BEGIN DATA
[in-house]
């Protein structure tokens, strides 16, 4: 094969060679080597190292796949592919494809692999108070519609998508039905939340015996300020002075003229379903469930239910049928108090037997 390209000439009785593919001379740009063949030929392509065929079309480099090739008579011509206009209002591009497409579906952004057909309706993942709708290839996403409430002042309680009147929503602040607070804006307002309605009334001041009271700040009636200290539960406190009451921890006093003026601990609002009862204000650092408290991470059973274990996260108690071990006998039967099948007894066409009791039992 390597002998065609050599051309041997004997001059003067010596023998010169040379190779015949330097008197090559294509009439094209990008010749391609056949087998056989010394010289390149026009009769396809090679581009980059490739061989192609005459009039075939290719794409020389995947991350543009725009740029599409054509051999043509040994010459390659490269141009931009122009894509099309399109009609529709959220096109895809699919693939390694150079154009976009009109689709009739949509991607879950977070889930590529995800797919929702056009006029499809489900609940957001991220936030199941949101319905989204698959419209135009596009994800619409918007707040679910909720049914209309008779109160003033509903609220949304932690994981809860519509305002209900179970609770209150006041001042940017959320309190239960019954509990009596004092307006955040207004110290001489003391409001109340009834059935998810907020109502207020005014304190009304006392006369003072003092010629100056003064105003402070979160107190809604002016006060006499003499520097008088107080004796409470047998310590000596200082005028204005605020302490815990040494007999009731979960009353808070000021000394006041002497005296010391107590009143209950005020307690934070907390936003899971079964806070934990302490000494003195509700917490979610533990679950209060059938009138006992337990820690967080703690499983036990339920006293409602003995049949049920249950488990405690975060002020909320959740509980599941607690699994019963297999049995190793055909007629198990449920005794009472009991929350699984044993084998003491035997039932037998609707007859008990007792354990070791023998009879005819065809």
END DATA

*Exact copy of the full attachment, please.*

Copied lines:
[in-house]
């Protein structure tokens, strides 16, 4: 094969060679080597190292796949592919494809692999108070519609998508039905939340015996300020002075003229379903469930239910049928108090037997 390209000439009785593919001379740009063949030929392509065929079309480099090739008579011509206009209002591009497409579906952004057909309706993942709708290839996403409430002042309680009147929503602040607070804006307002309605009334001041009271700040009636200290539960406190009451921890006093003026601990609002009862204000650092408290991470059973274990996260108690071990006998039967099948007894066409009791039992 390597002998065609050599051309041997004997001059003067010596023998010169040379190779015949330097008197090559294509009439094209990008010749391609056949087998056989010394010289390149026009009769396809090679581009980059490739061989192609005459009039075939290719794409020389995947991350543009725009740029599409054509051999043509040994010459390659490269141009931009122009894509099309399109009609529709959220096109895809699919693939390694150079154009976009009109689709009739949509991607879950977070889930590529995800797919929702056009006029499809489900609940957001991220936030199941949101319905989204698959419209135009596009994800619409918007707040679910909720049914209309008779109160003033509903609220949304932690994981809860519509305002209900179970609770209150006041001042940017959320309190239960019954509990009596004092307006955040207004110290001489003391409001109340009834059935998810907020109502207020005014304190009304006392006369003072003092010629100056003064105003402070979160107190809604002016006060006499003499520097008088107080004796409470047998310590000596200082005028204005605020302490815990040494007999009731979960009353808070000021000394006041002497005296010391107590009143209950005020307690934070907390936003899971079964806070934990302490000494003195509700917490979610533990679950209060059938009138006992337990820690967080703690499983036990339920006293409602003995049949049920249950488990405690975060002020909320959740509980599941607690699994019963297999049995190793055909007629198990449920005794009472009991929350699984044993084998003491035997039932037998609707007859008990007792354990070791023998009879005819065809």